It’s not the end of the world if a safety is limited in man coverage, but what is a little bit concerning for me is just how tight Delpit is in his transitions, and how much separation is granted in almost all of these scenarios. I think we’re dealing with a good athlete in Delpit, but not a great one, especially in his functional movement as a defensive back (turns, transitions, lateral steps, change of direction). He can be explosive in a straight line, but get him moving sideways and you’ve got the advantage.
This is the perfect play to transition from Delpit’s coverage woes, to his other biggest concern: tackling and angles. I’ve watched the play above 50 times, and I still have no idea where he is running after he realizes he’s been beaten. If anything he widens the space between he and the receiver (Moore) with his angle to the ball. Then he overruns the play and can’t get the receiver on the ground. He’s got to at least finish the play right.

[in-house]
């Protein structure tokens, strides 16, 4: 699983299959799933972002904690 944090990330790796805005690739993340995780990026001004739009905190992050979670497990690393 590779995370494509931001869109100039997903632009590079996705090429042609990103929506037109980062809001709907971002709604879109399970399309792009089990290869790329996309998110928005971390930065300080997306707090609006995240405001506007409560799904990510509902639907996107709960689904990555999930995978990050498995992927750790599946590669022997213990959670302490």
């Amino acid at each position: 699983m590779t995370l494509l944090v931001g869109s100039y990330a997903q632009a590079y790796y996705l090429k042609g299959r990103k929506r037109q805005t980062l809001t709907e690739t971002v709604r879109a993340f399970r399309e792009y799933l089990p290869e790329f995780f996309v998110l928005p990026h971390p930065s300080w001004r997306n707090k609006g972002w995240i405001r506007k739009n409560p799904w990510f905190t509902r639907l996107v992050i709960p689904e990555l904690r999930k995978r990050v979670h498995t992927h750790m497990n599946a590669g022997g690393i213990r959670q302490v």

Unfortunately, poor angles in pursuit is not an uncommon issue for Delpit. Pro Football Focus’ Lead Draft Analyst Mike Renner wrote in his recent safety rankings that Delpit has 36 missed tackles in 159 attempts over the past two seasons. So roughly every 4.5 times Delpit goes to tackle someone he’s gonna miss. And those numbers don’t even take into account the angles like the one above, that take him completely out of the equation as a tackler. Here’s another example below, where Delpit chases backfield eye candy instead of filling vs the run.
I could pull so many examples of missed tackles, but perhaps the strangest thing is that the issues vary from Delpit’s angles, to ankle-nipping and even to dropping his eyes while closing on a target. It’s all ugly and it has shown up on tape for years.
You’ve got to break down and tackle behind your pads. You better be absolutely special in other areas to see the field in the NFL if you are gonna try to arm-tackle guys coming at you full speed.